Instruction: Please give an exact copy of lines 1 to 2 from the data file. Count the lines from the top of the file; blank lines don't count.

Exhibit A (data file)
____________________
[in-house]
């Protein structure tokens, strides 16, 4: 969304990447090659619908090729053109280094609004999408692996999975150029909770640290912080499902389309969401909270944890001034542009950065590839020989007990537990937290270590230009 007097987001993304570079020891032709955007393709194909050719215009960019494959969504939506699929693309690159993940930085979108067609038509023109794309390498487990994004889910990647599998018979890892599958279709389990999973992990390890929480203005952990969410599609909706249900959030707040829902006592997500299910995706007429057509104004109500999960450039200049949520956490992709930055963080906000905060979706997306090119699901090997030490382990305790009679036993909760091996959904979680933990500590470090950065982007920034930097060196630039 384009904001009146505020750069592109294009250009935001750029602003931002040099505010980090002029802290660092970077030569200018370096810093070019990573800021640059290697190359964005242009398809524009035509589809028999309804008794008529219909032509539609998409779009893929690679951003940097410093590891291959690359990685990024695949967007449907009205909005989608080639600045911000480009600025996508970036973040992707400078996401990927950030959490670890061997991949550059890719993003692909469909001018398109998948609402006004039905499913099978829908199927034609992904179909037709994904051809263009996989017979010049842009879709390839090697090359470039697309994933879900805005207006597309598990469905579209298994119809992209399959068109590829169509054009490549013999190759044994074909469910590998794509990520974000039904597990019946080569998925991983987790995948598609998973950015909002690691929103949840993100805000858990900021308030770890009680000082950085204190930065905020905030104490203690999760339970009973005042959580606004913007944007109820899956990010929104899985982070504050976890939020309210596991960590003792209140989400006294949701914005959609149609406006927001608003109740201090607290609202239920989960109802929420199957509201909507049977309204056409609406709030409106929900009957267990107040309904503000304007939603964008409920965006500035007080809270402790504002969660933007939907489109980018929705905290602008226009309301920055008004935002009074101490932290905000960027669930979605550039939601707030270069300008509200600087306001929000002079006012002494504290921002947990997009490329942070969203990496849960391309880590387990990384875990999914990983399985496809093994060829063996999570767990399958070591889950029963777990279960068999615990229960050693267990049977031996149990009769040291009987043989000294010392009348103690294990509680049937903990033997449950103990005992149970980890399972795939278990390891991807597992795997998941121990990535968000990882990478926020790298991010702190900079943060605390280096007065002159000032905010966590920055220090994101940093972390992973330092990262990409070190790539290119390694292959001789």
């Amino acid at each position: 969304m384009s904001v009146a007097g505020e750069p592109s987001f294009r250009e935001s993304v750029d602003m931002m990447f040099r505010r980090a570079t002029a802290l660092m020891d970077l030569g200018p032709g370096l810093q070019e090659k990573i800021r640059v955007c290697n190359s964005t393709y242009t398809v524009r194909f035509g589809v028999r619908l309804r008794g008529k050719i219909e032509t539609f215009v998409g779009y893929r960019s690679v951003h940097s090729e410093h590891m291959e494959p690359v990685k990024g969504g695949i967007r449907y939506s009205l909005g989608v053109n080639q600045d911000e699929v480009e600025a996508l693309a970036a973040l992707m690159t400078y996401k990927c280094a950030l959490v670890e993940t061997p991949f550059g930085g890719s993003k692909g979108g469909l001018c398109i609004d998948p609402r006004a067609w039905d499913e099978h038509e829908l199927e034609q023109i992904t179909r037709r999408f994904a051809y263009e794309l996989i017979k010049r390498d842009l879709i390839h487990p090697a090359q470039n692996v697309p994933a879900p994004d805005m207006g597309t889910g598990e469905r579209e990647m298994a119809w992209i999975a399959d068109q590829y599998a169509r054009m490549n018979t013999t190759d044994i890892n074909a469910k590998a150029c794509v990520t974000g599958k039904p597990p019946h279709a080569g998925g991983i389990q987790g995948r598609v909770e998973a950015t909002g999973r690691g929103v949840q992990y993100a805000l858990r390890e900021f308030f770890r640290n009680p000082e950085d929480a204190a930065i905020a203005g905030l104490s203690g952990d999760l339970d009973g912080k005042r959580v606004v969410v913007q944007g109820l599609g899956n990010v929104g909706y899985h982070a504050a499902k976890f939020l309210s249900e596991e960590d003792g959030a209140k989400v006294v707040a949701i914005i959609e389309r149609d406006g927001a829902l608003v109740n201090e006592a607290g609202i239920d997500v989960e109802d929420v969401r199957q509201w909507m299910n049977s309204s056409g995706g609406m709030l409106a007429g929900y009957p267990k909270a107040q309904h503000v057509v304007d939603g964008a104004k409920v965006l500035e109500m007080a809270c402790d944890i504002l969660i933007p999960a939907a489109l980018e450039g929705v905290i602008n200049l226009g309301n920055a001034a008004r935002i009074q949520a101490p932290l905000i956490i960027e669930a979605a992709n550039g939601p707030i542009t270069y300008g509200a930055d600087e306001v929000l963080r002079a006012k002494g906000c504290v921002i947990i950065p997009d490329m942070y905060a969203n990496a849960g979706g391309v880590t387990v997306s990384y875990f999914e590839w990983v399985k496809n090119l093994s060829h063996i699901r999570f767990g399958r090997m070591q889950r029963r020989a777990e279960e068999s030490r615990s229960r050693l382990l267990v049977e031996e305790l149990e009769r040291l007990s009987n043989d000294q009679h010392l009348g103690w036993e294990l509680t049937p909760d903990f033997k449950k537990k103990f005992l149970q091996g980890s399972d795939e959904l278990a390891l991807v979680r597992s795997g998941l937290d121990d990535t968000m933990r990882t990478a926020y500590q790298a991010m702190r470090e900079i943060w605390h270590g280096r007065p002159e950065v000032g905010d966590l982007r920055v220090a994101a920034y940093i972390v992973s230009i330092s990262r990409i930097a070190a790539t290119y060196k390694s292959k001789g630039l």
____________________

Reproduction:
[in-house]
């Protein structure tokens, strides 16, 4: 969304990447090659619908090729053109280094609004999408692996999975150029909770640290912080499902389309969401909270944890001034542009950065590839020989007990537990937290270590230009 007097987001993304570079020891032709955007393709194909050719215009960019494959969504939506699929693309690159993940930085979108067609038509023109794309390498487990994004889910990647599998018979890892599958279709389990999973992990390890929480203005952990969410599609909706249900959030707040829902006592997500299910995706007429057509104004109500999960450039200049949520956490992709930055963080906000905060979706997306090119699901090997030490382990305790009679036993909760091996959904979680933990500590470090950065982007920034930097060196630039 384009904001009146505020750069592109294009250009935001750029602003931002040099505010980090002029802290660092970077030569200018370096810093070019990573800021640059290697190359964005242009398809524009035509589809028999309804008794008529219909032509539609998409779009893929690679951003940097410093590891291959690359990685990024695949967007449907009205909005989608080639600045911000480009600025996508970036973040992707400078996401990927950030959490670890061997991949550059890719993003692909469909001018398109998948609402006004039905499913099978829908199927034609992904179909037709994904051809263009996989017979010049842009879709390839090697090359470039697309994933879900805005207006597309598990469905579209298994119809992209399959068109590829169509054009490549013999190759044994074909469910590998794509990520974000039904597990019946080569998925991983987790995948598609998973950015909002690691929103949840993100805000858990900021308030770890009680000082950085204190930065905020905030104490203690999760339970009973005042959580606004913007944007109820899956990010929104899985982070504050976890939020309210596991960590003792209140989400006294949701914005959609149609406006927001608003109740201090607290609202239920989960109802929420199957509201909507049977309204056409609406709030409106929900009957267990107040309904503000304007939603964008409920965006500035007080809270402790504002969660933007939907489109980018929705905290602008226009309301920055008004935002009074101490932290905000960027669930979605550039939601707030270069300008509200600087306001929000002079006012002494504290921002947990997009490329942070969203990496849960391309880590387990990384875990999914990983399985496809093994060829063996999570767990399958070591889950029963777990279960068999615990229960050693267990049977031996149990009769040291009987043989000294010392009348103690294990509680049937903990033997449950103990005992149970980890399972795939278990390891991807597992795997998941121990990535968000990882990478926020790298991010702190900079943060605390280096007065002159000032905010966590920055220090994101940093972390992973330092990262990409070190790539290119390694292959001789």